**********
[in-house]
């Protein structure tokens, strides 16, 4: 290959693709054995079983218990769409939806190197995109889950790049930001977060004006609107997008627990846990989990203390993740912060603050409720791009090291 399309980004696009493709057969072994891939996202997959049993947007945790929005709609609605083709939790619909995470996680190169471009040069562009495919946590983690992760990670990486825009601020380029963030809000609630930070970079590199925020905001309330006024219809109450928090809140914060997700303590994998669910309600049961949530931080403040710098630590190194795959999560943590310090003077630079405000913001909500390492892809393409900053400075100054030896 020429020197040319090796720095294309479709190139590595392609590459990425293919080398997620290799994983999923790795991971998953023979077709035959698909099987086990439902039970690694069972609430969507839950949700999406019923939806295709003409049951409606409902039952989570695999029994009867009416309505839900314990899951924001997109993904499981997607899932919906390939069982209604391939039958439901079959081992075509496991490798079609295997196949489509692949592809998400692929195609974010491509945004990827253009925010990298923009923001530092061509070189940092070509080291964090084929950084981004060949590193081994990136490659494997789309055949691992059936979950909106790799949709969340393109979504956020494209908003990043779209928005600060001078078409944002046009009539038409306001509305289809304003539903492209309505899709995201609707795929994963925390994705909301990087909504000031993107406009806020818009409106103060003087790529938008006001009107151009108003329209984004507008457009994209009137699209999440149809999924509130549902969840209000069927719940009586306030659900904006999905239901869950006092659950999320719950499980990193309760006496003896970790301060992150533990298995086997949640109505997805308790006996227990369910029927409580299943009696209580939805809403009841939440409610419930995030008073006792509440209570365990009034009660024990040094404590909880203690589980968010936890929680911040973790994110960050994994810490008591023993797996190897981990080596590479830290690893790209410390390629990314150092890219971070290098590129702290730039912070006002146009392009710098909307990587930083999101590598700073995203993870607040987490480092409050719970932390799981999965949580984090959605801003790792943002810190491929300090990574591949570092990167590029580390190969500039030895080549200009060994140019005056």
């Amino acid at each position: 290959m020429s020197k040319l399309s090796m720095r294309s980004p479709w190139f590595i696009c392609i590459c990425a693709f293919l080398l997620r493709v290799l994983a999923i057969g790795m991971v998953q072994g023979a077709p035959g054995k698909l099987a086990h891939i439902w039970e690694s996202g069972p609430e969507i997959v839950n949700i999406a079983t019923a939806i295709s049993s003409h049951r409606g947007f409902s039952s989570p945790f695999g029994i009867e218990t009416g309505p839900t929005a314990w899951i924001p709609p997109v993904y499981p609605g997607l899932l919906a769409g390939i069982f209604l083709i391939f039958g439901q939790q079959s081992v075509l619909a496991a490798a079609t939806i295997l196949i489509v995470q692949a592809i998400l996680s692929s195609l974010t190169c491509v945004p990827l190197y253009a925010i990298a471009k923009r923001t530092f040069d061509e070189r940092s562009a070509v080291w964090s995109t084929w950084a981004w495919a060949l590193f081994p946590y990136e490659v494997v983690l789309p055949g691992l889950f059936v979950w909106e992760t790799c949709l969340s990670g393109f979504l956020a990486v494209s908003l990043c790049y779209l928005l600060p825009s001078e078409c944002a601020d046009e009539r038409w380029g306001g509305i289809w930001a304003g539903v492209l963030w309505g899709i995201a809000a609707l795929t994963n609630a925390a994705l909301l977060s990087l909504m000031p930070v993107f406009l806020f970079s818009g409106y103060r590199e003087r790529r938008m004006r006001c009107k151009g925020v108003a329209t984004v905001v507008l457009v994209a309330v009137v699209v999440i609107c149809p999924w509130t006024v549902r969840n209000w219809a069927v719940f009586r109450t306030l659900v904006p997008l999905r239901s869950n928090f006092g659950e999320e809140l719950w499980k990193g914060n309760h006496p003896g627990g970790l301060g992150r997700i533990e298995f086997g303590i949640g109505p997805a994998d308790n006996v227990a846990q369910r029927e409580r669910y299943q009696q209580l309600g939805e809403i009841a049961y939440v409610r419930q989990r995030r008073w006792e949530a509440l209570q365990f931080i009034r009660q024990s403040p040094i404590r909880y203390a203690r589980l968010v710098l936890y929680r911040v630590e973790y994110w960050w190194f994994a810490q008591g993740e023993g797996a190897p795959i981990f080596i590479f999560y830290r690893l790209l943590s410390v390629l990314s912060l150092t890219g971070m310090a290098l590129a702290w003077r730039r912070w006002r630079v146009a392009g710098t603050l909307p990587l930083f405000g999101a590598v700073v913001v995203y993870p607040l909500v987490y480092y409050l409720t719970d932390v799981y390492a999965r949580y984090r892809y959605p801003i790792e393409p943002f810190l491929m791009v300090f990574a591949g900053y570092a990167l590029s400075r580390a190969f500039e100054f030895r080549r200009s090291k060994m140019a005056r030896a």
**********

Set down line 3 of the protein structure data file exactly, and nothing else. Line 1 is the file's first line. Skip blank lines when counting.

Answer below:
């Amino acid at each position: 290959m020429s020197k040319l399309s090796m720095r294309s980004p479709w190139f590595i696009c392609i590459c990425a693709f293919l080398l997620r493709v290799l994983a999923i057969g790795m991971v998953q072994g023979a077709p035959g054995k698909l099987a086990h891939i439902w039970e690694s996202g069972p609430e969507i997959v839950n949700i999406a079983t019923a939806i295709s049993s003409h049951r409606g947007f409902s039952s989570p945790f695999g029994i009867e218990t009416g309505p839900t929005a314990w899951i924001p709609p997109v993904y499981p609605g997607l899932l919906a769409g390939i069982f209604l083709i391939f039958g439901q939790q079959s081992v075509l619909a496991a490798a079609t939806i295997l196949i489509v995470q692949a592809i998400l996680s692929s195609l974010t190169c491509v945004p990827l190197y253009a925010i990298a471009k923009r923001t530092f040069d061509e070189r940092s562009a070509v080291w964090s995109t084929w950084a981004w495919a060949l590193f081994p946590y990136e490659v494997v983690l789309p055949g691992l889950f059936v979950w909106e992760t790799c949709l969340s990670g393109f979504l956020a990486v494209s908003l990043c790049y779209l928005l600060p825009s001078e078409c944002a601020d046009e009539r038409w380029g306001g509305i289809w930001a304003g539903v492209l963030w309505g899709i995201a809000a609707l795929t994963n609630a925390a994705l909301l977060s990087l909504m000031p930070v993107f406009l806020f970079s818009g409106y103060r590199e003087r790529r938008m004006r006001c009107k151009g925020v108003a329209t984004v905001v507008l457009v994209a309330v009137v699209v999440i609107c149809p999924w509130t006024v549902r969840n209000w219809a069927v719940f009586r109450t306030l659900v904006p997008l999905r239901s869950n928090f006092g659950e999320e809140l719950w499980k990193g914060n309760h006496p003896g627990g970790l301060g992150r997700i533990e298995f086997g303590i949640g109505p997805a994998d308790n006996v227990a846990q369910r029927e409580r669910y299943q009696q209580l309600g939805e809403i009841a049961y939440v409610r419930q989990r995030r008073w006792e949530a509440l209570q365990f931080i009034r009660q024990s403040p040094i404590r909880y203390a203690r589980l968010v710098l936890y929680r911040v630590e973790y994110w960050w190194f994994a810490q008591g993740e023993g797996a190897p795959i981990f080596i590479f999560y830290r690893l790209l943590s410390v390629l990314s912060l150092t890219g971070m310090a290098l590129a702290w003077r730039r912070w006002r630079v146009a392009g710098t603050l909307p990587l930083f405000g999101a590598v700073v913001v995203y993870p607040l909500v987490y480092y409050l409720t719970d932390v799981y390492a999965r949580y984090r892809y959605p801003i790792e393409p943002f810190l491929m791009v300090f990574a591949g900053y570092a990167l590029s400075r580390a190969f500039e100054f030895r080549r200009s090291k060994m140019a005056r030896a």